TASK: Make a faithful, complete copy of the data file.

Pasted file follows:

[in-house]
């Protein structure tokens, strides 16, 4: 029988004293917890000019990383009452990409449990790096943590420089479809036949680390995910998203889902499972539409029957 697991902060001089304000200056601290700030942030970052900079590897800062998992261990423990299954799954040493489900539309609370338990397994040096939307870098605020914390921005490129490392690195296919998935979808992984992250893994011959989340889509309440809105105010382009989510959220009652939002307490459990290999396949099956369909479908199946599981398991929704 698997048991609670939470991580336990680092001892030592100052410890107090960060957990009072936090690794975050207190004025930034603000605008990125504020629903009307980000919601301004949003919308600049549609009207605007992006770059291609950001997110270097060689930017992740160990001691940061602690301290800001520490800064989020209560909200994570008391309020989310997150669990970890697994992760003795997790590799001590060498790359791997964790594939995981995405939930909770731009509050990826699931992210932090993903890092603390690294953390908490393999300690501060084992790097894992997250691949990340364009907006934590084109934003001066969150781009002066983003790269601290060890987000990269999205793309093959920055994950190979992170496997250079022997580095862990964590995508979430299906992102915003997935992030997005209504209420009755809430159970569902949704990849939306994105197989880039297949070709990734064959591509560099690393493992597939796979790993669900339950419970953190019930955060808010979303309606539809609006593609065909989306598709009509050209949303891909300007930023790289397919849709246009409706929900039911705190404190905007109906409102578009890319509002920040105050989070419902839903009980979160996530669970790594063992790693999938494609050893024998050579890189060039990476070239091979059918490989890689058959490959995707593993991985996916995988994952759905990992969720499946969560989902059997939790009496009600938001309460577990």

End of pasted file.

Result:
[in-house]
């Protein structure tokens, strides 16, 4: 029988004293917890000019990383009452990409449990790096943590420089479809036949680390995910998203889902499972539409029957 697991902060001089304000200056601290700030942030970052900079590897800062998992261990423990299954799954040493489900539309609370338990397994040096939307870098605020914390921005490129490392690195296919998935979808992984992250893994011959989340889509309440809105105010382009989510959220009652939002307490459990290999396949099956369909479908199946599981398991929704 698997048991609670939470991580336990680092001892030592100052410890107090960060957990009072936090690794975050207190004025930034603000605008990125504020629903009307980000919601301004949003919308600049549609009207605007992006770059291609950001997110270097060689930017992740160990001691940061602690301290800001520490800064989020209560909200994570008391309020989310997150669990970890697994992760003795997790590799001590060498790359791997964790594939995981995405939930909770731009509050990826699931992210932090993903890092603390690294953390908490393999300690501060084992790097894992997250691949990340364009907006934590084109934003001066969150781009002066983003790269601290060890987000990269999205793309093959920055994950190979992170496997250079022997580095862990964590995508979430299906992102915003997935992030997005209504209420009755809430159970569902949704990849939306994105197989880039297949070709990734064959591509560099690393493992597939796979790993669900339950419970953190019930955060808010979303309606539809609006593609065909989306598709009509050209949303891909300007930023790289397919849709246009409706929900039911705190404190905007109906409102578009890319509002920040105050989070419902839903009980979160996530669970790594063992790693999938494609050893024998050579890189060039990476070239091979059918490989890689058959490959995707593993991985996916995988994952759905990992969720499946969560989902059997939790009496009600938001309460577990």